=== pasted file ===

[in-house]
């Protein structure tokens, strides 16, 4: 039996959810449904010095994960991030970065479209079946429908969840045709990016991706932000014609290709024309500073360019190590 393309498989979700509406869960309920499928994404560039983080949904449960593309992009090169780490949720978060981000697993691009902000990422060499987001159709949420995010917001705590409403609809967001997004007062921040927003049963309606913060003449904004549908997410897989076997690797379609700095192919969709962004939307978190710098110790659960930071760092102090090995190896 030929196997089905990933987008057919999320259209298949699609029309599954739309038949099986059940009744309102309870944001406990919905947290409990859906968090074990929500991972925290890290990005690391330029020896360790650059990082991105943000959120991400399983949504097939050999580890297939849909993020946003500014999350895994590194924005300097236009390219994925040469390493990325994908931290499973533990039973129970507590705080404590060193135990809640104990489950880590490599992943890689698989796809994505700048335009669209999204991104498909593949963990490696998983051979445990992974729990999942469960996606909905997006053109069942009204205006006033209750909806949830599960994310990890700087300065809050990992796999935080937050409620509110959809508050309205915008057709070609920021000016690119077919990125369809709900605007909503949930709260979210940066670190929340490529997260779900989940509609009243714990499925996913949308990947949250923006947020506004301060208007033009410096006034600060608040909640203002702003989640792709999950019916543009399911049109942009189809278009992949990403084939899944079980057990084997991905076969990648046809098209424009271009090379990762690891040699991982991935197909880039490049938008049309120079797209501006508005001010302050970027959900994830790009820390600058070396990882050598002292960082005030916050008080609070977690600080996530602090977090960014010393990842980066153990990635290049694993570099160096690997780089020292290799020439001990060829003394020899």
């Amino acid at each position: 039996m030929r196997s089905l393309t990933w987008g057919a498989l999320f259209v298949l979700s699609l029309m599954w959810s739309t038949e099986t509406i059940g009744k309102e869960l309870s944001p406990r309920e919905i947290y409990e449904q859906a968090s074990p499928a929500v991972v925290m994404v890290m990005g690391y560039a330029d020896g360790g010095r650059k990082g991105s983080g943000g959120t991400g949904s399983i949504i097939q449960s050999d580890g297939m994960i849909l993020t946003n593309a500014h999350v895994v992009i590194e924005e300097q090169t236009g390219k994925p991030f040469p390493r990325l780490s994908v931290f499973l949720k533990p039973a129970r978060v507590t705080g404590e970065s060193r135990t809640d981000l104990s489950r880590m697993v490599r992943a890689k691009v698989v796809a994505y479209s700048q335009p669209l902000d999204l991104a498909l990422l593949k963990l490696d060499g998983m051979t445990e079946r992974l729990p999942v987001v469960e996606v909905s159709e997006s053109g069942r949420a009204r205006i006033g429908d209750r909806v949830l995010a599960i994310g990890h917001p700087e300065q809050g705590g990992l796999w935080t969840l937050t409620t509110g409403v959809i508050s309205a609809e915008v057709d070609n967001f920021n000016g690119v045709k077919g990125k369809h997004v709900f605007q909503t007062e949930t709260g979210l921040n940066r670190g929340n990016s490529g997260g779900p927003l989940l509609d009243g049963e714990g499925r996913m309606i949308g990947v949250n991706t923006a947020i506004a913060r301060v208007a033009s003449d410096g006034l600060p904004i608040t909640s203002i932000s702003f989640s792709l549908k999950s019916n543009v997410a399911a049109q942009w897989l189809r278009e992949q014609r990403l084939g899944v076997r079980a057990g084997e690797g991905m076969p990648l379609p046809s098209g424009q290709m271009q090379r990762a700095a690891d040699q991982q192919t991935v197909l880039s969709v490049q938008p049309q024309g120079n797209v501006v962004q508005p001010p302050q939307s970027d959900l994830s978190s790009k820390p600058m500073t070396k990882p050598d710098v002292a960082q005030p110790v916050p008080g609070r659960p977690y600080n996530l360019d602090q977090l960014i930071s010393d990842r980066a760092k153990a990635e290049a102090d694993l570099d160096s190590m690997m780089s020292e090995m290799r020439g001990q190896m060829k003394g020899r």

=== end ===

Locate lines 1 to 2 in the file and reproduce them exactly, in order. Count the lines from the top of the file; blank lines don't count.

[in-house]
């Protein structure tokens, strides 16, 4: 039996959810449904010095994960991030970065479209079946429908969840045709990016991706932000014609290709024309500073360019190590 393309498989979700509406869960309920499928994404560039983080949904449960593309992009090169780490949720978060981000697993691009902000990422060499987001159709949420995010917001705590409403609809967001997004007062921040927003049963309606913060003449904004549908997410897989076997690797379609700095192919969709962004939307978190710098110790659960930071760092102090090995190896 030929196997089905990933987008057919999320259209298949699609029309599954739309038949099986059940009744309102309870944001406990919905947290409990859906968090074990929500991972925290890290990005690391330029020896360790650059990082991105943000959120991400399983949504097939050999580890297939849909993020946003500014999350895994590194924005300097236009390219994925040469390493990325994908931290499973533990039973129970507590705080404590060193135990809640104990489950880590490599992943890689698989796809994505700048335009669209999204991104498909593949963990490696998983051979445990992974729990999942469960996606909905997006053109069942009204205006006033209750909806949830599960994310990890700087300065809050990992796999935080937050409620509110959809508050309205915008057709070609920021000016690119077919990125369809709900605007909503949930709260979210940066670190929340490529997260779900989940509609009243714990499925996913949308990947949250923006947020506004301060208007033009410096006034600060608040909640203002702003989640792709999950019916543009399911049109942009189809278009992949990403084939899944079980057990084997991905076969990648046809098209424009271009090379990762690891040699991982991935197909880039490049938008049309120079797209501006508005001010302050970027959900994830790009820390600058070396990882050598002292960082005030916050008080609070977690600080996530602090977090960014010393990842980066153990990635290049694993570099160096690997780089020292290799020439001990060829003394020899």